I love my boyfriend, but whenever I am in a relationship, my sense of insecurity heightens. It’s because there’s suddenly something to lose, and someone who can take it away from me. I can’t control his feelings towards me, and my abandonment complex rears its ugly head. To cope with all this insecurity, my brain tells me that I should try to spend every second of every day with my boyfriend so that he doesn’t have an opportunity to find anyone better. However, this is unsustainable and we would probably get sick of each other. I want to avoid being codependent in a relationship, but my brain tries to push me into it to avoid abandonment.
“Codependency can be defined as any relationship in which two people become so invested in each other that they can’t function independently anymore.” (Source)
A healthy relationship is one where you can function well without the other person, but you are happier and more fulfilled when the two of you are together. This seems like a given in a relationship where both parties are mentally healthy, but, as always, mental illness makes everything more complicated. When you are mentally ill, your partner is usually your first point of contact for support when you are struggling. They help you through the down times and are there to celebrate when you are thriving. However, this support can easily bleed into codependency if you don’t take conscious steps to avoid it.
These are some ways of how to avoid being codependent in a relationship.
Make time to have physical space away from each other.
In past relationships, I panicked if I couldn’t see my partner or ring them for hours every single day. I felt lost, out of control, and worried that they were already sick of me. I clung so tightly that I never had the opportunity to experience life away from my partner.
My current boyfriend and I make a point of spending days apart. This was terrifying at first because I wasn’t used to men setting clear boundaries with me and saying that they needed space. I worried that I had done something wrong and that I was ruining the relationship. The truth is, my boyfriend is an introvert and he likes to have his own space.
Since making a point of having time apart, I have felt so much more comfortable in my relationship. My feelings of abandonment are lower, and I don’t panic every time my boyfriend goes out with friends. It means that I also get time to myself to work on my interests: writing, reading, working on my website, and socialising with my own friends.
Making time away from your partner is so important, because it also gives you something to miss. When you come back together, you have more experiences and stories to share, and you feel recharged from taking a small break from their company. Your partner has time to focus on their own life, and you have time to focus on yours.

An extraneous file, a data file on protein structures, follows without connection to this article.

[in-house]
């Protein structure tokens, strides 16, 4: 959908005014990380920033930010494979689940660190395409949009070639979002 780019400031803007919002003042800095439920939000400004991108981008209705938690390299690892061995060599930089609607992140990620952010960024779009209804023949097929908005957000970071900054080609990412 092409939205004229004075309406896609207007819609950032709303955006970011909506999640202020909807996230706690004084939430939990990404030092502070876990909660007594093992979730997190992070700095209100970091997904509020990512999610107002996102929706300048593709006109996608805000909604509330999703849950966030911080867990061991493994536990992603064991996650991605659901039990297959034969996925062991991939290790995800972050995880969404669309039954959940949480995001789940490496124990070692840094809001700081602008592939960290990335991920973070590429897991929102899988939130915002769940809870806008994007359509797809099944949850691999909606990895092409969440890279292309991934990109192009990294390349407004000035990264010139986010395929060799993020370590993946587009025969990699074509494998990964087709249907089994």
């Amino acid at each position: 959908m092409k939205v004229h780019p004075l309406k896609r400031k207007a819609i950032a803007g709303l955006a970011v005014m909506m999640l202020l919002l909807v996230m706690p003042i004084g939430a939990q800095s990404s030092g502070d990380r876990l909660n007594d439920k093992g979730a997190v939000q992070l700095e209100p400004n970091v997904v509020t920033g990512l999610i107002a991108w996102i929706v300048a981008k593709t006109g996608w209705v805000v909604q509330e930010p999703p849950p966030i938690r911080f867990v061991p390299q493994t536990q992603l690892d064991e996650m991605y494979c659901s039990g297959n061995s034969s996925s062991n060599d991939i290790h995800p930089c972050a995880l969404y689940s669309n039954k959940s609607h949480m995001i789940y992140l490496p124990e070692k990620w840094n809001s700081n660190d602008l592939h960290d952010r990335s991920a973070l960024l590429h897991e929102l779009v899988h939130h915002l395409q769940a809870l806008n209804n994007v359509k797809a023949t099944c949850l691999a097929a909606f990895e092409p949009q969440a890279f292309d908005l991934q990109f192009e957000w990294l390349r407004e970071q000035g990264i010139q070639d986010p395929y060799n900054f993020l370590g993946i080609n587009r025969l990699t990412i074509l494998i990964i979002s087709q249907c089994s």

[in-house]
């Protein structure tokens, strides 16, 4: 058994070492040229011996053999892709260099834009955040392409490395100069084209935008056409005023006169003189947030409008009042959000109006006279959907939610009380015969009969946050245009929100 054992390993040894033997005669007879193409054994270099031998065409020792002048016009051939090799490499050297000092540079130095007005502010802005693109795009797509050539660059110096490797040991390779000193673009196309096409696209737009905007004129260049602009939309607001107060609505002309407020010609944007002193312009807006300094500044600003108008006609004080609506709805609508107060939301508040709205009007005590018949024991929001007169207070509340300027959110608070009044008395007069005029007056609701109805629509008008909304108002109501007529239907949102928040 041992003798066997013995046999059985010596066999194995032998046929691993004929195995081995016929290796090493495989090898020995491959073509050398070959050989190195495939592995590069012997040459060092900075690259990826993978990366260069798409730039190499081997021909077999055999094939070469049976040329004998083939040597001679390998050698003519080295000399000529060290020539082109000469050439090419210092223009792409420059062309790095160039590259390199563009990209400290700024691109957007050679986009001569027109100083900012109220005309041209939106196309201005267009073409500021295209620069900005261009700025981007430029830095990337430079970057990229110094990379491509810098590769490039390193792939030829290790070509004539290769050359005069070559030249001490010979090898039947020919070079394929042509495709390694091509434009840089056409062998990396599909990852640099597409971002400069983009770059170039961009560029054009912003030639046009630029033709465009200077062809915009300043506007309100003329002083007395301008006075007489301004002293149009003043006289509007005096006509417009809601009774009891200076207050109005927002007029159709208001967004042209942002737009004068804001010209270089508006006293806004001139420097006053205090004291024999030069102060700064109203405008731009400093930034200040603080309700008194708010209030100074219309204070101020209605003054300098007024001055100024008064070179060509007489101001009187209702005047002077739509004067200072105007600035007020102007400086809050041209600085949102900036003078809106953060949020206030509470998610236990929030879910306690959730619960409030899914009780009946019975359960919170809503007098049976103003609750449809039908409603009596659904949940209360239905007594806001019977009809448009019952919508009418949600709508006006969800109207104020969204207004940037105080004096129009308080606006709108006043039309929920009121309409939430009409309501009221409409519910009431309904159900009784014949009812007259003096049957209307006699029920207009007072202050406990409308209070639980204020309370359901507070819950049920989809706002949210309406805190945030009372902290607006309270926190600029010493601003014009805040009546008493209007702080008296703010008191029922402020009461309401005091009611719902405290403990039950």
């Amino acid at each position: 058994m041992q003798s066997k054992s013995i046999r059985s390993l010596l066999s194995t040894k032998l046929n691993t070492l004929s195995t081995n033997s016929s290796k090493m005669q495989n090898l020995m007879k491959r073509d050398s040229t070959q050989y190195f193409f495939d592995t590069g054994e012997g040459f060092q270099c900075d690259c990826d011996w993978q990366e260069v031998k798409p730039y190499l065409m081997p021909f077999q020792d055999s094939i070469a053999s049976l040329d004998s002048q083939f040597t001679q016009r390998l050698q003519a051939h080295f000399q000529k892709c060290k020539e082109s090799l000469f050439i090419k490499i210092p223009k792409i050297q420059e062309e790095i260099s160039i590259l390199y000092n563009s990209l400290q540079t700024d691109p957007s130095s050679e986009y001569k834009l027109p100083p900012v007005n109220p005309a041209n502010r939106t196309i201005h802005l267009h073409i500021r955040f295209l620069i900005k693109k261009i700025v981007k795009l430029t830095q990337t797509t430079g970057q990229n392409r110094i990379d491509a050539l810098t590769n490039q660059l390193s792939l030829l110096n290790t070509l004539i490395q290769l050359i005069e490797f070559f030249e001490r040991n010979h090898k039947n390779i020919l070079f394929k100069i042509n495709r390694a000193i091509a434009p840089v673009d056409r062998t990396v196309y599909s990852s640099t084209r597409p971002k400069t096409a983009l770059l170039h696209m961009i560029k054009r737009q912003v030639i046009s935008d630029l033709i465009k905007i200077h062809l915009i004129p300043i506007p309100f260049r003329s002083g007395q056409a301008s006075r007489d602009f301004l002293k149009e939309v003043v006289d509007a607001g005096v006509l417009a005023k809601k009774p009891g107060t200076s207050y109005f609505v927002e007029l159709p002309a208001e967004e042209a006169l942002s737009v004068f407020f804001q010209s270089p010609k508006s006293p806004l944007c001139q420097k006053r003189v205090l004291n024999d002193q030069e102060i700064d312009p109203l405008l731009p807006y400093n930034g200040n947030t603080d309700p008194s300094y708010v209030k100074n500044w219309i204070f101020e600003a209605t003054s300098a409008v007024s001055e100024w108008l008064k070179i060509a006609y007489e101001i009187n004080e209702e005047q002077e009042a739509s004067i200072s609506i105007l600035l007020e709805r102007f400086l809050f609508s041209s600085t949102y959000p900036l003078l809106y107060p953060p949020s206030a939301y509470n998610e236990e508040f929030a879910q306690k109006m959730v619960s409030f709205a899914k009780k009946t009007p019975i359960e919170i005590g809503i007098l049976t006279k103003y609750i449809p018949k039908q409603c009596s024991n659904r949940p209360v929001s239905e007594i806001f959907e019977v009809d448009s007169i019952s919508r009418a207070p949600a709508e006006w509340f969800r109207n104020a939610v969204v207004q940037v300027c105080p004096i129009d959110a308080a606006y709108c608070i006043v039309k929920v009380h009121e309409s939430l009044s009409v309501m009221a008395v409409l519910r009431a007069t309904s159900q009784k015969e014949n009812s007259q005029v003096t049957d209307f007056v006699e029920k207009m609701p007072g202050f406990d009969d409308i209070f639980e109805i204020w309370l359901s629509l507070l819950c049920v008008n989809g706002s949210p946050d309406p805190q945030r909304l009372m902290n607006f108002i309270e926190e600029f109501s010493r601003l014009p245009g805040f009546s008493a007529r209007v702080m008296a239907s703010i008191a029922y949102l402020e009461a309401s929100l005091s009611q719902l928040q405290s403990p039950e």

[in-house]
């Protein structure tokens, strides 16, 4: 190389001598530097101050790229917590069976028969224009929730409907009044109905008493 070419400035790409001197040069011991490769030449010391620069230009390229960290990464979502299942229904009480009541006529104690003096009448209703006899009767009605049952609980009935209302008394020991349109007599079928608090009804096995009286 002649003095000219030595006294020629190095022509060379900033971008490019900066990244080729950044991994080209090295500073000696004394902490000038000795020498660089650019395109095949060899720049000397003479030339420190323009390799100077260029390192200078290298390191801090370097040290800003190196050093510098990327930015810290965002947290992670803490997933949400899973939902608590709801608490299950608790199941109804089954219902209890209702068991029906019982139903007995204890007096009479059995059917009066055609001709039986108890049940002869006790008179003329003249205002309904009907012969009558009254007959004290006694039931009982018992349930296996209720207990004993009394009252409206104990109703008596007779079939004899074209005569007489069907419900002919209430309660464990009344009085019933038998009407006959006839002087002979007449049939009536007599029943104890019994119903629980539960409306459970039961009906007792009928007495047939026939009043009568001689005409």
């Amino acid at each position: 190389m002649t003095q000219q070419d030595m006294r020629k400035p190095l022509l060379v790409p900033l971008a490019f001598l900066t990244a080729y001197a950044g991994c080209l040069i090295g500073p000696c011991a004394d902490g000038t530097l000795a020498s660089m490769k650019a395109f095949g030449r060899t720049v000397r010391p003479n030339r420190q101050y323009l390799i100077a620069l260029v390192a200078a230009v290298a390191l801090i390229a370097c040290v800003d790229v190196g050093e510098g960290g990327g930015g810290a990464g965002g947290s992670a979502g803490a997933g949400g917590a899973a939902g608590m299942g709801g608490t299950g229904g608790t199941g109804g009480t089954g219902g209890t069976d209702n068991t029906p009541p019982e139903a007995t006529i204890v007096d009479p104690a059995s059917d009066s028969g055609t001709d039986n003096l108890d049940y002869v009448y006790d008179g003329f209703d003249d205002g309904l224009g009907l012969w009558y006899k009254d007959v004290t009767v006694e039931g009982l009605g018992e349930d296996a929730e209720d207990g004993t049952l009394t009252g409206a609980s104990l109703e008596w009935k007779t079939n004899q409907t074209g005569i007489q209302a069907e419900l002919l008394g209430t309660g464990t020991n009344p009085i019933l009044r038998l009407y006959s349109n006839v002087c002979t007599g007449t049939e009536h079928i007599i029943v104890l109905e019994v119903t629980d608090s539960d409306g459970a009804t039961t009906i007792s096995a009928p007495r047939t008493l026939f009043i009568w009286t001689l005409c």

Devise strategies to deal with distress on your own.
This can be a really difficult thing to cope with when you have severe mental illness and you are used to relying on your partner for emotional support. However, there are times when your partner will not be able to support you. For example, when I was travelling in South America, I was on an opposite time-zone to my city. My partner and I were only awake at the same time for a few hours of the day. He was often asleep during my night time, which is when I am most easily distressed. I know that he will not always be available when I need him. Therefore, I have strategies in place for when I need to handle distress on my own.
- Temperature control: having a freezing cold shower or holding an ice-cube in your hand can distract you from distressing feelings and shock your body back into reality.
- Self-soothing: sitting in the shower, stroking your arms gently, and relaxing your breathing can help to reduce your heart rate.
- Distraction: loud, energetic music, watching a comedy, or going out for a walk can help you to escape from your thoughts.
There are going to be times when you need your partner for comfort, guidance, and support, but it is important to manage initial distress on your own.
Avoid being codependent in a relationship by travelling alone.
At the extreme end of how to avoid being codependent in a relationship is travelling alone. As well as giving you space from your partner, it also pushes you into situations where you need to problem-solve, be confident, socialise with strangers, and test your limits. You will realise that you are so capable of doing anything that you set your mind to, and that you don’t need to be afraid of being alone. Travelling without your partner will test your relationship, but you both will be stronger for it.
It doesn’t need to be as extreme as a few months away from your partner. If you try a weekend trip, or a couple of weeks overseas by yourself, then your sense of accomplishment and self-sufficiency will already increase. Travelling without your partner also gives you the opportunity to explore activities that you are interested in but they aren’t. Having time apart from each other is a good time to strengthen your own personalities and interests.
Being codependent is not the same as being emotionally close.
A healthy relationship is one where you can be open about your emotions and support each other. I would never suggest that you should try to sever emotional ties with your partner for the sake of independence. However, you should feel comfortable about being alone with yourself, as well as loving the time that you spend with your partner. It should feel like two whole people coming together to create something more than the sum of two halves. It’s important to nurture your relationship, but it’s also important to nurture yourself.
What are some conscious steps that you take to avoid being codependent in a relationship?